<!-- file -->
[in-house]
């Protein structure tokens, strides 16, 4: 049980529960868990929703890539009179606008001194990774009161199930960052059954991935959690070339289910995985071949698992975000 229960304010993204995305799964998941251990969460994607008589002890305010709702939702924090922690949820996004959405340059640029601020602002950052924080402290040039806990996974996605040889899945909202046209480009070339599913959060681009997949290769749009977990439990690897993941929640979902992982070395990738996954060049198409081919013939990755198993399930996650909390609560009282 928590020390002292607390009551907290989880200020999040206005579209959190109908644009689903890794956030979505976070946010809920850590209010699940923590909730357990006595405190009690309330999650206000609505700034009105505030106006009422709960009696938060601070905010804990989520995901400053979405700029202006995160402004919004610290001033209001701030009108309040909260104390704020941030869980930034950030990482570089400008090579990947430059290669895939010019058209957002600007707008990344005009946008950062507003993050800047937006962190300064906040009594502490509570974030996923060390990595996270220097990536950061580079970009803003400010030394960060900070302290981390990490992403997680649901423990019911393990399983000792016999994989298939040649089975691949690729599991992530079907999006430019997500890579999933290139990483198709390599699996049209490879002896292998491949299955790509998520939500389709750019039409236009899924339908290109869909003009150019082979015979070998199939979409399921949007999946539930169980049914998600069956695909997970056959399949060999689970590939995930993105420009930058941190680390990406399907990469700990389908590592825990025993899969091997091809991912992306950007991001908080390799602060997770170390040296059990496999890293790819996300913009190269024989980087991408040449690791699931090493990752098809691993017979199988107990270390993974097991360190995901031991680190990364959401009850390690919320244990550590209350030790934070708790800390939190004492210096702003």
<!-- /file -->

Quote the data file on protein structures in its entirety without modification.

[in-house]
């Protein structure tokens, strides 16, 4: 049980529960868990929703890539009179606008001194990774009161199930960052059954991935959690070339289910995985071949698992975000 229960304010993204995305799964998941251990969460994607008589002890305010709702939702924090922690949820996004959405340059640029601020602002950052924080402290040039806990996974996605040889899945909202046209480009070339599913959060681009997949290769749009977990439990690897993941929640979902992982070395990738996954060049198409081919013939990755198993399930996650909390609560009282 928590020390002292607390009551907290989880200020999040206005579209959190109908644009689903890794956030979505976070946010809920850590209010699940923590909730357990006595405190009690309330999650206000609505700034009105505030106006009422709960009696938060601070905010804990989520995901400053979405700029202006995160402004919004610290001033209001701030009108309040909260104390704020941030869980930034950030990482570089400008090579990947430059290669895939010019058209957002600007707008990344005009946008950062507003993050800047937006962190300064906040009594502490509570974030996923060390990595996270220097990536950061580079970009803003400010030394960060900070302290981390990490992403997680649901423990019911393990399983000792016999994989298939040649089975691949690729599991992530079907999006430019997500890579999933290139990483198709390599699996049209490879002896292998491949299955790509998520939500389709750019039409236009899924339908290109869909003009150019082979015979070998199939979409399921949007999946539930169980049914998600069956695909997970056959399949060999689970590939995930993105420009930058941190680390990406399907990469700990389908590592825990025993899969091997091809991912992306950007991001908080390799602060997770170390040296059990496999890293790819996300913009190269024989980087991408040449690791699931090493990752098809691993017979199988107990270390993974097991360190995901031991680190990364959401009850390690919320244990550590209350030790934070708790800390939190004492210096702003």